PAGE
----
Hai Sai! Welcome to my Blog.

Hello, my name is Tom Corrao and I am the blogger behind the Okinawaology Blog. I created this blog to share and discuss all things Okinawan. I’m also the Public Relations Officer and Minkan Taishi to the Chicago Okinawa Kenjinkai. My experience with Okinawa is derived from the time I spent there during the 1980's and 90's (10 years) when serving in the United States Air Force. I've also been married to an Okinawan woman for 30 years now and have been immersed in many things Okinawan through both friends and family. I do not claim to be all knowing about everything Okinawan but I try hard and study the history and culture. I welcome everyone that is interested in Okinawa and hope that I can provide useful information to those uchinanchu that may be curious about their culture and heritage. I also welcome those who are not of Okinawan heritage but have experienced, or are experiencing, the islands culture while stationed there with the United States Military. Comments are welcomed and will be published as long as they are in good taste and on track with the purpose of this blog. My hope with this blog is to bring Uchinanchu people around the world a little closer to their cultural roots by expressing information that has started to fade in light of a more modern world. We should never forget our culture or the people who came before us and through the Blog my intentions are to meld the old with the new and implant knowledge that will help maintain the traditions and culture of an island people.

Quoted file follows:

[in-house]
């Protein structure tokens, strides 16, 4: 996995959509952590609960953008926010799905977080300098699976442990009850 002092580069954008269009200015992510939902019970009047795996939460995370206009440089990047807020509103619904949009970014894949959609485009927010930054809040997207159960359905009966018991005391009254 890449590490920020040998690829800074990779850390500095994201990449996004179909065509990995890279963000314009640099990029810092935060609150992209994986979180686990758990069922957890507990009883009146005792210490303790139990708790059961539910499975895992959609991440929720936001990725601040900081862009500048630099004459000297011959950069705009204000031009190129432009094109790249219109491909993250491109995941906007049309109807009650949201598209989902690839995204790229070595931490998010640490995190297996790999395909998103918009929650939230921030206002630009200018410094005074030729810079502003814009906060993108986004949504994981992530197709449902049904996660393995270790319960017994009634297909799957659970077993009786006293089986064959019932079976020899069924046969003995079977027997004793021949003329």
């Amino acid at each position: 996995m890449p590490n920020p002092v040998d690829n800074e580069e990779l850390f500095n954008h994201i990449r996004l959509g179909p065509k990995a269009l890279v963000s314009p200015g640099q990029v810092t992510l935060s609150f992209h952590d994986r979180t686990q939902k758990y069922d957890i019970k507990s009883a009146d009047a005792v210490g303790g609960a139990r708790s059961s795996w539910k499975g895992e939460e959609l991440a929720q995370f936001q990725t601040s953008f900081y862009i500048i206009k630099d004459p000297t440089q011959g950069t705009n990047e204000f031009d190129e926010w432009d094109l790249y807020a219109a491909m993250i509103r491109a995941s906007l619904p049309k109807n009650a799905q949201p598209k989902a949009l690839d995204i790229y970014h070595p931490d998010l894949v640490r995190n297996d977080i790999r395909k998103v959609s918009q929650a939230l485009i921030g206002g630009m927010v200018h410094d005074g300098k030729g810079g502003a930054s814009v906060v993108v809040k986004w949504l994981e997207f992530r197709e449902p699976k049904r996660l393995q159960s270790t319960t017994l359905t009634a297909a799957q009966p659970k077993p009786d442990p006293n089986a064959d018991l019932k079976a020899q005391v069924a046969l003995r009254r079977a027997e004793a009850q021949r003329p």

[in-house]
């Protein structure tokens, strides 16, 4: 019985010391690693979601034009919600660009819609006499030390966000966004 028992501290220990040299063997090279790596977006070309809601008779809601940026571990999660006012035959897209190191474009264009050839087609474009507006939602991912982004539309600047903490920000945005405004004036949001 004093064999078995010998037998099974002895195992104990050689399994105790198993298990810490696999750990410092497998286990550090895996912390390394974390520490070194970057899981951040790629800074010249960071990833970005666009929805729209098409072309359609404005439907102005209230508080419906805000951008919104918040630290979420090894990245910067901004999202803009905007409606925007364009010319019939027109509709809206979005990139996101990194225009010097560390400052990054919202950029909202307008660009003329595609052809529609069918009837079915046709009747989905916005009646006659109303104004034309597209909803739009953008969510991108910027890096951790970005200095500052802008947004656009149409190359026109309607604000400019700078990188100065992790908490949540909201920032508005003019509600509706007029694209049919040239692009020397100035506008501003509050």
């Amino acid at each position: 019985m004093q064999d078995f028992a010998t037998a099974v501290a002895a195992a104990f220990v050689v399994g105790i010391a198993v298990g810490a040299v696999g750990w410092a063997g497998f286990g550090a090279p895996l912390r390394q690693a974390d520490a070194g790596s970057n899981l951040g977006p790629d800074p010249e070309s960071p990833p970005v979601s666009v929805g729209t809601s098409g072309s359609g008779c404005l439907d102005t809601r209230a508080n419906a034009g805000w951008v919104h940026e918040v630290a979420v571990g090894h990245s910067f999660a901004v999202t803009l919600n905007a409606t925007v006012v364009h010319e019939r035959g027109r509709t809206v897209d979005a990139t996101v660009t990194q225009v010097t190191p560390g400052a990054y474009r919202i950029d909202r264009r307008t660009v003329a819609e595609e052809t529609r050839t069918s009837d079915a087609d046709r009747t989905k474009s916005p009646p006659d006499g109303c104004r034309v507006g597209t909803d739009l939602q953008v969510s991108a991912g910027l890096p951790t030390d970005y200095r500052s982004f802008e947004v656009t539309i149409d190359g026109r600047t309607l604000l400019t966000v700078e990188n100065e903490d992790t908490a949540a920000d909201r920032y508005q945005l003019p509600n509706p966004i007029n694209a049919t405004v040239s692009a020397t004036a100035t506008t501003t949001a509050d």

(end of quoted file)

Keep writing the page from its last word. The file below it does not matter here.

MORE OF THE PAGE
Friday, June 10, 2011

Cave of Todoroki

Hi everyone, Today I wanted to share with you an interesting interactive panoramic photo. I borrowed this from the web so I'm not taking credit for it but it was just too good not to share. You'll need quicktime installed to view it but most computers will already have it installed. Here's the story:

There are many natural caves of various sizes in the southern section of the Okinawa's main island. They are called Gama in the islands where during the midst of the Battle for Okinawa, they were used by both the Japanese army and Okinawan citizens’ for refuge from the fighting.

The cave of Todoroki is a natural cave in Itoman city. It consists of perpendicular and cylindrical doline with a center diameter of about 30 meters. The cave also has groundwater which flows through it. In it Okinawans faced the worst of both sides of the battle.

During the battle hundreds of Okinawan citizens took refuge in the cave as well as tens of Japanese soldiers. It is said that there was a baby who was screaming out from hunger and was strangled to death by a Japanese soldier to prevent giving away their position to the Americans. Okinawans who were going to surrender and others who spoke the local dialect were also killed by the Japanese soldiers as spies. Okinawan citizens were also made to leave the shelter of the cave dispite the intense gunfire. There was little food and some of the children also starved to death in this cave.

Then when surrender advice was not followed the US Forces, without distinguishing between Okinawan citizens and the Japanese army, threw the bombs or hand grenades into the cave. Later in the battle, Lieutenant-General Simon Buckner was killed in the by Japanese artillery bombardment at Maesato village on June 18, 1945. It is said that the US forces killed all of the civilians and POWs in retaliation.

This panorama photo is taken in the the direction of the center of the cave near the entrance of Todoroki cave.

Today, these caves are included in the courses given to junior and high school students, as a part of peace education in Japan and for the renunciation of war as a time when people can do vicarious deeds.

Here it is in Japanese





Information borrowed from the Panoramas of WWII Landmarks web site.

1 comment:

  1. Could you post directions or GPS coordinates to this cave? I cannot find any information online. I know it is off 223 in Ihara.